My little guy, Cade, is quite a talker. He loves to communicate and does it quite well. He talks to people constantly, whether we're in the library, the grocery store or at a drive-thru window. People often comment on how clearly he speaks for a just-turned-3-year-old. And you never have to ask him to turn up the volume. It's always fully cranked. There've been several embarrassing times that I've wished the meaning of his words would have been masked by a not-so-audible voice, but never have I wished this more than last week at Costco. Halfway, through our shopping trip, nature called, so I took Cade with me into the restroom. If you'd been one of the ladies in the restroom that evening, this is what you would have heard coming from the second to the last stall:
'Mommy, are you gonna go potty?
Oh! Why are you putting toiwet paper on the potty, Mommy?
Oh! You gonna sit down on da toiwet paper now?
Mommy, what are you doing?
Mommy, are you gonna go stinkies on the potty?'
At this point I started mentally counting how many women had been in the bathroom when I walked in. Several stalls were full ... 4? 5? Maybe we could wait until they all left before I had to make my debut out of this stall and reveal my identity. Cade continued: 'Mommy, you ARE going stinkies aren't you?
Oh, dats a good girl, Mommy!
Are you gonna get some candy for going stinkies on the potty?
Let me see doze stinkies, Mommy!
Oh ... Mommy! I'm trying to see In dere.
Oh! I see dem. Dat is a very good girl, Mommy.
You are gonna get some candy!'
I heard a few faint chuckles coming from the stalls on either side of me. Where is a screaming new born when you need her? Good grief. This was really getting embarrassing. I was definitely waiting a long time before exiting. Trying to divert him, I said, 'Why don't you look in Mommy's purse and see if you can find some candy. We'll both have some!' 'No, I'm trying to see doze more stinkies.
Oh! Mommy!' He started to gag at this point.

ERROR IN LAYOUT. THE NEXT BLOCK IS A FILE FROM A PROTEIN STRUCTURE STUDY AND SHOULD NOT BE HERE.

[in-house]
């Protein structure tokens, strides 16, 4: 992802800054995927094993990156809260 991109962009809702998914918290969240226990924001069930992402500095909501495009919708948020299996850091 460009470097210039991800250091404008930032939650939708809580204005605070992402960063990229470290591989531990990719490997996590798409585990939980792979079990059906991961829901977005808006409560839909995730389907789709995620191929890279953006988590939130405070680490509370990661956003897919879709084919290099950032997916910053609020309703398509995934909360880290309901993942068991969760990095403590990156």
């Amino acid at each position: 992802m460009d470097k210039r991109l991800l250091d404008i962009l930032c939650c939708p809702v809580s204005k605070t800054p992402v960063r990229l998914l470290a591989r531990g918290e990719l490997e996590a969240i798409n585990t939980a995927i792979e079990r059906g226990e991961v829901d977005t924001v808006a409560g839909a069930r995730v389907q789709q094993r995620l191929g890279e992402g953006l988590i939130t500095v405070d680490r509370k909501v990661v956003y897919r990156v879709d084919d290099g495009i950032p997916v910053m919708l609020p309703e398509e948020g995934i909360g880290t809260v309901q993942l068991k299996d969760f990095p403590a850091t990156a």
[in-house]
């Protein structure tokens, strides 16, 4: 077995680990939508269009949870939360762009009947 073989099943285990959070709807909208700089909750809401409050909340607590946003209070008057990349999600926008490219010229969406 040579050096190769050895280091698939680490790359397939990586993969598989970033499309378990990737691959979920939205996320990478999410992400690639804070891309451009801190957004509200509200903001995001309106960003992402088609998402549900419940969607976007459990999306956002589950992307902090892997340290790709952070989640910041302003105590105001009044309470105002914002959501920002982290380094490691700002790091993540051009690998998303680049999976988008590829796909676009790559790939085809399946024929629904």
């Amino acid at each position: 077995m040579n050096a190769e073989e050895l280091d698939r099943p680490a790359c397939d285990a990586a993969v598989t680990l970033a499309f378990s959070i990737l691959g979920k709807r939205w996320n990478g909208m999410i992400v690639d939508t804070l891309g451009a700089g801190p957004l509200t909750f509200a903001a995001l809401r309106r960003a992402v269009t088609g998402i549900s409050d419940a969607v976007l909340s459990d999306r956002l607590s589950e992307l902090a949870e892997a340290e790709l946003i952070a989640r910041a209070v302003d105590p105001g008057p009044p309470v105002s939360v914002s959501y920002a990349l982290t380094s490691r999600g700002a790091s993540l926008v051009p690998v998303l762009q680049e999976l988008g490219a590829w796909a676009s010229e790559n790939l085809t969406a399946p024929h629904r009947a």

'Uh - oh, Mommy. I fink I'm gonna frow up.
Mommy, doze stinkies are making me frow up!!
Dat is so gross!!'
As the gags became louder, so did the chuckles outside my stall. I quickly flushed the toilet in hopes of changing the subject. I began to reason with myself: OK. There are four other toilets. If I count four flushes, I can be reasonably assured that those who overheard this embarrassing monologue will be long gone.
'Mommy! Would you get off the potty, now?
I want you to be done going stinkies!
Get up! Get up!' He grunted as he tried to pull me off. Now I could hear full-blown laughter. I bent down to count the feet outside my door. 'Oh, are you wooking under dere, Mommy?
You wooking under da door?
What were you wooking at Mommy?
You wooking at the wady's feet?'
More laughter. I stood inside the locked door and tried to assess the situation.
'Mommy, it's time to wash our hands, now.
We have to go out now, Mommy.'
He started pounding on the door. 'Mommy, don't you want to wash your hands? I want to go out!!' I saw that my 'wait 'em out' plan was unraveling. I sheepishly opened the door, and found standing outside my stall, twenty to thirty ladies crowded around the stall, all smiling and starting to applaud. My first thought was complete embarrassment, then I thought, 'Where's the fine print on the 'motherhood contract' where I signed away every bit of my dignity and privacy?' But as my little boy gave me a big, cheeky grin while he rubbed bubbly soap between his chubby little hands, I thought, I'd sign it all away again, just to be known as Mommy to this little fellow.
Quote of the Day:
March is a tomboy with tousled hair,
a mischievous smile, mud on her shoes
and a laugh in her voice.